George Eliot's Zionist Novel - 1876
Daniel Deronda - George Eliot's Zionist Novel - 1876
"But everything in the world must come to an end some time. We must bear to think of that," said Mab, unable to hold her peace on this point. She had already suffered from a bondage of tongue which threatened to become severe if Mirah were to be too much indulged in this inconvenient susceptibility to innocent remarks.
Deronda smiled at the irregular, blonde face, brought into strange contrast by the side of Mirah's--smiled, Mab thought, rather sarcastically as he said, "That 'prospect of everything coming to an end will not guide us far in practice. Mirah's feelings, she tells us, are concerned with what is."
Mab was confused and wished she had not spoken, since Mr. Deronda seemed to think that she had found fault with Mirah; but to have spoken once is a tyrannous reason for speaking again, and she said--
"I only meant that we must have courage to hear things, else there is hardly anything we can talk about." Mab felt herself unanswerable here, inclining to the opinion of Socrates: "What motive has a man to live, if not for the pleasure of discourse?"
Deronda took his leave soon after, and when Mrs. Meyrick went outside with him to exchange a few words about Mirah, he said, "Hans is to share my chambers when he comes at Christmas."
"You have written to Rome about that?" said Mrs. Meyrick, her face lighting up. "How very good and thoughtful of you! You mentioned Mirah, then?"
"Yes, I referred to her. I concluded he knew everything from you."
"I must confess my folly. I have not yet written a word about her. I have always been meaning to do it, and yet have ended my letter without saying a word. And I told the girls to leave it to me. However!--Thank you a thousand times."
Deronda divined something of what was in the mother's mind, and his divination reinforced a certain anxiety already present in him. His inward colloquy was not soothing. He said to himself that no man could see this exquisite creature without feeling it possible to fall in love with her; but all the fervor of his nature was engaged on the side of precaution. There are personages who feel themselves tragic because they march into a palpable morass, dragging another with them, and then cry out against all the gods. Deronda's mind was strongly set against imitating them.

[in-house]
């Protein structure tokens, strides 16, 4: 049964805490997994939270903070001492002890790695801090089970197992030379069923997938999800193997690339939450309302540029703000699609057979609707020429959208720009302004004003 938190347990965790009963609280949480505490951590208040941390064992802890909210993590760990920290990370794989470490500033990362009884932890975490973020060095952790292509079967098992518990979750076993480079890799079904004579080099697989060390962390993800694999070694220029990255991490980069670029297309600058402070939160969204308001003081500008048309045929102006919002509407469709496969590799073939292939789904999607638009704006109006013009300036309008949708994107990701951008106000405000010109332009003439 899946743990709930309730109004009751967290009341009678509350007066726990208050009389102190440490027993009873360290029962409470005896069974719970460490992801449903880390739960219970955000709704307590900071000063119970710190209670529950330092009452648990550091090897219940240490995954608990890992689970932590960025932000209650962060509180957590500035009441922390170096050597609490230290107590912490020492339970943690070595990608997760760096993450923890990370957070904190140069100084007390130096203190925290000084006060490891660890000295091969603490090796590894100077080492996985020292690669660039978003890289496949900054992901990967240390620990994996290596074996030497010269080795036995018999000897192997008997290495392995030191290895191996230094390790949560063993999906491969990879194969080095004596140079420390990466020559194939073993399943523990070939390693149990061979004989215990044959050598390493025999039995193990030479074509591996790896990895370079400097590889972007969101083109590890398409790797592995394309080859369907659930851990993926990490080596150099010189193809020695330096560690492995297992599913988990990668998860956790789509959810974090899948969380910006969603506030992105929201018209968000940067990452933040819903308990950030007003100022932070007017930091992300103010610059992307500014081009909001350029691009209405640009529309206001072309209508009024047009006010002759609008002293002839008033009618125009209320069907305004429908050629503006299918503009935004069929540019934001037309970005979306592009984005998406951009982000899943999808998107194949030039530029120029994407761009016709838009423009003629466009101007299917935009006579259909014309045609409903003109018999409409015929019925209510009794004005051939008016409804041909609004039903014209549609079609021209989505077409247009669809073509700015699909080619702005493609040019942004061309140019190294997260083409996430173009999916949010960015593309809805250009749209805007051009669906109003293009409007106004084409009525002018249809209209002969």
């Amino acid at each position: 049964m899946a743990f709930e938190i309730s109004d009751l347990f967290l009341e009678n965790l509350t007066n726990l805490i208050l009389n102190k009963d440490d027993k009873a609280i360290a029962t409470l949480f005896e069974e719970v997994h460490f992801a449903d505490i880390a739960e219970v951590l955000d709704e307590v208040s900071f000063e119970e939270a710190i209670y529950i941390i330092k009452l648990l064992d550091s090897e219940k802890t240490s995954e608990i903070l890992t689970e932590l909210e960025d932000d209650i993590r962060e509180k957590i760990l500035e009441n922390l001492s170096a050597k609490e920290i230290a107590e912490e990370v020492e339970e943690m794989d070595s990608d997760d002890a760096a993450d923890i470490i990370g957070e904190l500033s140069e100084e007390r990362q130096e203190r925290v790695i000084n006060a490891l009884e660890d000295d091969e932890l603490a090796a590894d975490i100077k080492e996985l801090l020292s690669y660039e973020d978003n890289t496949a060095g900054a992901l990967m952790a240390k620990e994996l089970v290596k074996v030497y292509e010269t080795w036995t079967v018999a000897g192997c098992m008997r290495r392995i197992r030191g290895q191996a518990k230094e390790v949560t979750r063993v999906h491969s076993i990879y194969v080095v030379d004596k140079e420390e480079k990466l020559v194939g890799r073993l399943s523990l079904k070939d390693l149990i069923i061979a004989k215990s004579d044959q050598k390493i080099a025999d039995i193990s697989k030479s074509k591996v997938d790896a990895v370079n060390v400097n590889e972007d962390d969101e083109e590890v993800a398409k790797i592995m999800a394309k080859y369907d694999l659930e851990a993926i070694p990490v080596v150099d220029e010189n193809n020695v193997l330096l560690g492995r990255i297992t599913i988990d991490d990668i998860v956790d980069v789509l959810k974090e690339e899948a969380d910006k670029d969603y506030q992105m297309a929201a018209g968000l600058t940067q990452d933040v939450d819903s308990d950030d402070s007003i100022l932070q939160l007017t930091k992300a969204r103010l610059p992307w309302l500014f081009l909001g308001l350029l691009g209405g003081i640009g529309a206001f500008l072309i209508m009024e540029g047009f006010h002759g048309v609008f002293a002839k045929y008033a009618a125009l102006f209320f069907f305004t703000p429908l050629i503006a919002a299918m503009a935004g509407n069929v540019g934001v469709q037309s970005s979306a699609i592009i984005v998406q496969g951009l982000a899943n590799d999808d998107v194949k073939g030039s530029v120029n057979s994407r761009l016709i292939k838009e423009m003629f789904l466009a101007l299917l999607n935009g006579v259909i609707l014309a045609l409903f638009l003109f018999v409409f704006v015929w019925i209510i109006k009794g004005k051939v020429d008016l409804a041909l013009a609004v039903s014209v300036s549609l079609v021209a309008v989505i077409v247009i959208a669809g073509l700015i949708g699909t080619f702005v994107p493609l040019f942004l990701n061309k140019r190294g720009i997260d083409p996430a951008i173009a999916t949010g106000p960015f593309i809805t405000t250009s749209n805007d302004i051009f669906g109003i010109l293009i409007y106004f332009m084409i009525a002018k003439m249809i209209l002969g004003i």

"I have my hands on the reins now," he thought, "and I will not drop them. I shall go there as little as possible."
He saw the reasons acting themselves out before him. How could he be Mirah's guardian and claim to unite with Mrs. Meyrick, to whose charge he had committed her, if he showed himself as a lover--whom she did not love --whom she would not marry? And if he encouraged any germ of lover's feeling in himself it would lead up to that issue. Mirah's was not a nature that would bear dividing against itself; and even if love won her consent to marry a man who was not of her race and religion, she would never be happy in acting against that strong native bias which would still reign in her conscience as remorse.
Deronda saw these consequences as we see any danger of marring our own work well begun. It was a delight to have rescued this child acquainted with sorrow, and to think of having placed her little feet in protected paths. The creature we help to save, though only a half-reared linnet, bruised and lost by the wayside--how we watch and fence it, and dote on its signs of recovery! Our pride becomes loving, our self is a not-self for whose sake we become virtuous, when we set to some hidden work of reclaiming a life from misery and look for our triumph in the secret joy-- "This one is the better for me."